Prenatal testing company Natera recently closed a $20 million financing round that it will use to develop and commercialize a sequencing-based, non-invasive prenatal diagnostic for Down syndrome and other genetic disorders.
Natera, called Gene Security Network prior to raising the financing, had been developing a microarray-based noninvasive prenatal diagnostic but recently decided to move all of its prenatal, preimplantation, and paternity testing services to next-generation sequencing, co-founder and chief technology officer Jonathan Sheena told Clinical Sequencing News.
“With sequencing you have more flexibility,” Sheena said. “You can determine on the fly to measure with more depth on particular samples or types of samples, you can adjust assays easier, and with upcoming desktop sequencing machines, you can do things actually faster and cheaper than with arrays.”
Natera plans to use its latest funding round to support the development of its sequencing-based non-invasive prenatal diagnostic. These plans include the expansion of an ongoing clinical trial, called PreNATUS (Prenatal Non-invasive Aneuploidy Testing Using SNPs) led by Ronald Wapner at Columbia University Medical Center.
The company said it plans to begin marketing the test sometime this year, but did not provide further commercialization details.
“We're trying to provide an accurate non-invasive test that can be performed on free-floating DNA early in the pregnancy,” Sheena said. “What we are expecting … is that it's going to give parents another really viable option [beyond] current technology."
The opportunity for such a test is clear, but the company is entering a market that is growing increasingly crowded. First mover Sequenom launched its MaterniT21 sequencing-based trisomy 21 test last fall (CSN 10/19/2011), and a number of other firms, including Verinata Health, GATC Biotech subsidiary LifeCodexx in Germany, and newcomer Aria Diagnostics are looking to launch similar tests (see related story, this issue).
Sheena declined to detail the company's sequencing strategy, but said it relies on its proprietary "Parental Support" bioinformatics approach, which can identify fetal DNA via comparison to the mother's, or both parents', genomic information.
Parental Support takes "very clean measurements from mom and/or dad and combines those with data from the Human Genome Project to very accurately clean up the noisy measurements [you get] from minute amounts of DNA — whether that’s in a single cell from [in vitro fertilization preimplantation testing], or from free-floating DNA mixed up in maternal blood from normal pregnancy,” he said.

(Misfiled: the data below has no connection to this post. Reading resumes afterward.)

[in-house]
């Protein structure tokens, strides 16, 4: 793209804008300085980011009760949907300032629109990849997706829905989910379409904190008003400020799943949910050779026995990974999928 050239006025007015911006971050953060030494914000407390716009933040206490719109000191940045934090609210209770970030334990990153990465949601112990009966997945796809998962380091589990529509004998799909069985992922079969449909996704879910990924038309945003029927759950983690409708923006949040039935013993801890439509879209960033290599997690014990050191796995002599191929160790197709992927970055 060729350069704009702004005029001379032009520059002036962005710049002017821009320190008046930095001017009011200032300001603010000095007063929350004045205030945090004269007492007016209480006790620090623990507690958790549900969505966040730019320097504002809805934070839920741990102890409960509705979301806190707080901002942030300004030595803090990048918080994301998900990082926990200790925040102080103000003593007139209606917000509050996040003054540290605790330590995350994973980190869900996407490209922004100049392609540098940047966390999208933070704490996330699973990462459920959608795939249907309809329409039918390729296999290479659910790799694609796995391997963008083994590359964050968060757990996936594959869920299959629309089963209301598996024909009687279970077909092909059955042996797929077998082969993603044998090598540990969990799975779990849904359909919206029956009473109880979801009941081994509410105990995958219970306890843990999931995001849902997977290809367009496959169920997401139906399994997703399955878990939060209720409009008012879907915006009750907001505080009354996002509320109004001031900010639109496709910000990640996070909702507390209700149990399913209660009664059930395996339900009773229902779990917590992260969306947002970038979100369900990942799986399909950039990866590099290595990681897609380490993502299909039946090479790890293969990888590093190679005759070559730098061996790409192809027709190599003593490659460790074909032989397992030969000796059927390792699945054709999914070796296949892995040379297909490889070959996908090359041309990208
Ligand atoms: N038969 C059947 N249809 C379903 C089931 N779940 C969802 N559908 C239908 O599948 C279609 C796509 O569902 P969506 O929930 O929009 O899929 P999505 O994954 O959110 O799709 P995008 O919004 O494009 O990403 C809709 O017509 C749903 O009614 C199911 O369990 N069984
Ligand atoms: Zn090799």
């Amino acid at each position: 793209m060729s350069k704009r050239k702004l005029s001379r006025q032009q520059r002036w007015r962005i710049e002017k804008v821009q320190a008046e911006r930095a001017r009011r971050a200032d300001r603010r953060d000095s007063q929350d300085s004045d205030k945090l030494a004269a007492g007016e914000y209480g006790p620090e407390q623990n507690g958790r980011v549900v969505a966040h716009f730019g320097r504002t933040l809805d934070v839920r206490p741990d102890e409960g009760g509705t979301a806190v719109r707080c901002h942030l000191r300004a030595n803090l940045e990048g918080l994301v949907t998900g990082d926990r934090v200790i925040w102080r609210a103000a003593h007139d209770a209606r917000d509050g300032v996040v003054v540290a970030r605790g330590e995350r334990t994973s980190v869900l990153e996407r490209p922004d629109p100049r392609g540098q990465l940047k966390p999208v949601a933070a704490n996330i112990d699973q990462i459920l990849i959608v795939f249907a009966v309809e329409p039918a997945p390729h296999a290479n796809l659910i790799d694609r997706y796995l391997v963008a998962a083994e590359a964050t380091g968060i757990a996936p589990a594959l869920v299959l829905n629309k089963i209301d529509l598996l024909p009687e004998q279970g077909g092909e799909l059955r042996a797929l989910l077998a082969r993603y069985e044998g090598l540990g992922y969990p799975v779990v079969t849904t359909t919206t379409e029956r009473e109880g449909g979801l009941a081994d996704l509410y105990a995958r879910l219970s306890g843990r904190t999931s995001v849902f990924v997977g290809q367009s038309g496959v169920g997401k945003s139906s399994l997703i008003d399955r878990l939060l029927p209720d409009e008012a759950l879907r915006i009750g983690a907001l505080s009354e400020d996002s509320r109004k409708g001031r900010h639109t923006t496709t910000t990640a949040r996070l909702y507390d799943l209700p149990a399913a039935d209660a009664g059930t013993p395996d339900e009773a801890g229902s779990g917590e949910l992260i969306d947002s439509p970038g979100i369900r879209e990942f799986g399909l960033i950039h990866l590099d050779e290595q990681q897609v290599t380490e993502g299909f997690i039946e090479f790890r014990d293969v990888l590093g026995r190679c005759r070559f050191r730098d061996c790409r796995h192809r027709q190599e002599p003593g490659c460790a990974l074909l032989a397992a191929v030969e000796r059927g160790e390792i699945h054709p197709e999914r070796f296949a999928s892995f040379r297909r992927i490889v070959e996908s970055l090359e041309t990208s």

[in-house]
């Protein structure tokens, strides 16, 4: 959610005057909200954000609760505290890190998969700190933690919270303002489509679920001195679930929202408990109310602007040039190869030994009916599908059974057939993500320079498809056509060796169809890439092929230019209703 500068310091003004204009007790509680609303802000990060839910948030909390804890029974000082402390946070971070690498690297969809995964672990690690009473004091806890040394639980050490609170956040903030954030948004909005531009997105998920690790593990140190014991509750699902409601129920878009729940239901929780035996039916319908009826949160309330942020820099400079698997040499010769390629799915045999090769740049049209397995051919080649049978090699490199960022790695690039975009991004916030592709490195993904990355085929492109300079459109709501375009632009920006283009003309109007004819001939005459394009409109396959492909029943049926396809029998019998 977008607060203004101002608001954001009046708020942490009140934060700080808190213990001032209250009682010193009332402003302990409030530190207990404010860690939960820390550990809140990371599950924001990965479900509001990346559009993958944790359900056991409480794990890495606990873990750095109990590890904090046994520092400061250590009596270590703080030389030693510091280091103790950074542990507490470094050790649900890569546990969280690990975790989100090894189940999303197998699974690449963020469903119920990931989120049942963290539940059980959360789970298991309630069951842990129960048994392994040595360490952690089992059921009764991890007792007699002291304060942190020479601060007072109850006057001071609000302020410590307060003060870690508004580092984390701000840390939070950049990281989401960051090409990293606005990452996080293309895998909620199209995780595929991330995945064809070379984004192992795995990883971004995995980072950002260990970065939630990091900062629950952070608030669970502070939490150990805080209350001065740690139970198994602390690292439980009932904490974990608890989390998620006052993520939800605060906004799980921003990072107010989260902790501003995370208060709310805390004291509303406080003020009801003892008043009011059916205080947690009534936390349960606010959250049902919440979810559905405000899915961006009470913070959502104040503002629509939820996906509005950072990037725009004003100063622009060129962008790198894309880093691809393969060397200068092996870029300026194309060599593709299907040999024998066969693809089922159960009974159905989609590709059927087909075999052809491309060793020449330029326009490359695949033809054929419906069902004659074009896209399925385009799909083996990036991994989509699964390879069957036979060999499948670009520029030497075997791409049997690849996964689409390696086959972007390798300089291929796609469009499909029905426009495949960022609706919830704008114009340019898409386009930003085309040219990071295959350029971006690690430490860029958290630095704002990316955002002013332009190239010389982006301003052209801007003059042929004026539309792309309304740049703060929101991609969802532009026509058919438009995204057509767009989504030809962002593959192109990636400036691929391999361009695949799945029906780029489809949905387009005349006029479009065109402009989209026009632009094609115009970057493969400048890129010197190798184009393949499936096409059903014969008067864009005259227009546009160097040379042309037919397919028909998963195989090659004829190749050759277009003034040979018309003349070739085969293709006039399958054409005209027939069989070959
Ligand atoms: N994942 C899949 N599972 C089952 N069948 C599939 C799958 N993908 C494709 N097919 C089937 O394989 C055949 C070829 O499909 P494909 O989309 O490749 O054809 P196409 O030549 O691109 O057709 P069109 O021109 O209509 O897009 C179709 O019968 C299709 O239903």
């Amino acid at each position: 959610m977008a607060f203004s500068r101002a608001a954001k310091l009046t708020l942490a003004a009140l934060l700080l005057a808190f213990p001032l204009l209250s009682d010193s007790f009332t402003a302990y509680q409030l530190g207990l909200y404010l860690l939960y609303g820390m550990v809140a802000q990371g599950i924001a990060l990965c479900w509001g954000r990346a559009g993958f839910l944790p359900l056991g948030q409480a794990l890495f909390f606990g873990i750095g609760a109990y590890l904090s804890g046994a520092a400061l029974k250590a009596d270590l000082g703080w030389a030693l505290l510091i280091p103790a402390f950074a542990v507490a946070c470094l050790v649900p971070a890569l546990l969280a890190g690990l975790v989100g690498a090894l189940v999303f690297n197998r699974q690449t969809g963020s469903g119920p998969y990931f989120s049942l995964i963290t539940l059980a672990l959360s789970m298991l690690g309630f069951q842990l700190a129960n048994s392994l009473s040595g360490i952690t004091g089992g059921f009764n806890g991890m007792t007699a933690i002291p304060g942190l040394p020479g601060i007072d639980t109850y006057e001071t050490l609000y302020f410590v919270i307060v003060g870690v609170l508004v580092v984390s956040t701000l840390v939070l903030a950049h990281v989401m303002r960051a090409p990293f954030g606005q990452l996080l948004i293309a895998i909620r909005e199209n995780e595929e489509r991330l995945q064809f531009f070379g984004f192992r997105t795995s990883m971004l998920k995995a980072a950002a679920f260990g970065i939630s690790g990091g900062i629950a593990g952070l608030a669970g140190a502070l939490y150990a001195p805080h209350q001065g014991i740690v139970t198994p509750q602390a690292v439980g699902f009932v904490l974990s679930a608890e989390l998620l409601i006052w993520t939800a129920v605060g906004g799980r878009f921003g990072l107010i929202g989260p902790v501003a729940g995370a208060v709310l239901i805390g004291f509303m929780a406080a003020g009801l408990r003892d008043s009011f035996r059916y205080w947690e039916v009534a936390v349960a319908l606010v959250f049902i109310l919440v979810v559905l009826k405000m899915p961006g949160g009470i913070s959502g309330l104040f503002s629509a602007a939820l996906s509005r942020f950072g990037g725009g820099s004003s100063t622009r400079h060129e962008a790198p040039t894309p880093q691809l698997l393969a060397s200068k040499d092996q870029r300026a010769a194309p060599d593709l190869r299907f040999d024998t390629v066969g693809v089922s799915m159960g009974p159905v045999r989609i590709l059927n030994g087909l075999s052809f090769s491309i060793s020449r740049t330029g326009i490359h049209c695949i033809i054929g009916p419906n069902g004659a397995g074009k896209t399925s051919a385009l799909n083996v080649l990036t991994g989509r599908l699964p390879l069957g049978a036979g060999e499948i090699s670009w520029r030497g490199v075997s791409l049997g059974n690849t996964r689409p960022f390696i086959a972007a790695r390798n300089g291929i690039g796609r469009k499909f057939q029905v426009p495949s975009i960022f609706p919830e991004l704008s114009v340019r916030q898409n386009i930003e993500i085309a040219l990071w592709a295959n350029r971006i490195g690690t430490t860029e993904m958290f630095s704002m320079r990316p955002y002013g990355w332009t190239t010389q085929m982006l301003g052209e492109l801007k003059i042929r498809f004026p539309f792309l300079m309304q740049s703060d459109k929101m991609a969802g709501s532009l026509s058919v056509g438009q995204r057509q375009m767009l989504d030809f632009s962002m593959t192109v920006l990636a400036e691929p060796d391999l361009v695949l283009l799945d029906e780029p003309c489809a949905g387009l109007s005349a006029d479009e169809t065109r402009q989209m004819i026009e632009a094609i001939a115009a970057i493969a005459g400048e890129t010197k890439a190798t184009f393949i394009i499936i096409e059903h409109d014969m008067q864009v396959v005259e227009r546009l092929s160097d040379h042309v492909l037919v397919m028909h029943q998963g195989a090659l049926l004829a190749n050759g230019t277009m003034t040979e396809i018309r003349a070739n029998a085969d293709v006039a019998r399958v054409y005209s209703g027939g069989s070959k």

The prenatal diagnostic specifically looks at SNPs to identify aneuploidies. “Basically we are taking the same idea of Parental Support … which allows you to look at noisy data and come up with the only explanation for whether it’s trisomy or monosomy,” Sheena said.
“We’re not talking about details, but we think we'll be able to do much more over time than Sequenom [and others] can do because of the way we are approaching this problem,” he said.
Companies like Sequenom and Verinata "are taking a very quantitative approach,” he explained, “trying to look at the levels of how much [DNA] came from chromosome 21 and trying to compare against a reference genome.”
But, he said, “that [approach] has issues [because] when you get down to a low fraction of fetal DNA, the thresholds you set start to get fuzzy … Because of the way we do things, not only can we produce better results, we also can tell how confident we are in our results."
As a result, “we won’t be lulled to a false sense of security or fooled by low amounts of fetal DNA that tend to happen early in pregnancy and can happen all the time,” he said.
A lack of details on Natera's sequencing strategy leaves open the question of how the company will distinguish it's test the increasingly competitive noninvasive prenatal diagnosis space , but it's clear that it intends to stand its ground when it comes to the sector's intellectual property landscape.
Earlier this month, Natera filed a suit in the US District Court for the Northern District of California claiming that its noninvasive prenatal paternity test does not infringe a patent held by Sequenom on noninvasive prenatal diagnosis methods. The suit also claims that the patent in question — US Patent No. 6,258,540, entitled "Non-invasive prenatal diagnosis" — contains at least one invalid claim (CSN 1/11/2012).
Natera's legal move followed close on the heels of a similar suit by Aria Diagnostics, which is also developing a noninvasive prenatal test and filed a similar action against Sequenom in December. In its complaint, Aria similarly requested a declaration that its fetal aneuploidies test does not infringe the '540 patent, but unlike Natera, it did not argue any of the patent's claims were invalid (CSN 12/21/2011).
According to the suit, Aria believes that Sequenom has "misrepresented" the scope of its patent, with the goal of "deterring potential competitors from entering the market and deterring doctors and healthcare providers from using anyone other than Sequenom" (CSN 1/9/2012).
Natera officials declined to comment on the company’s suit but Sheena told CSN that the company does not believe its diagnostic infringes Sequenom's patent.
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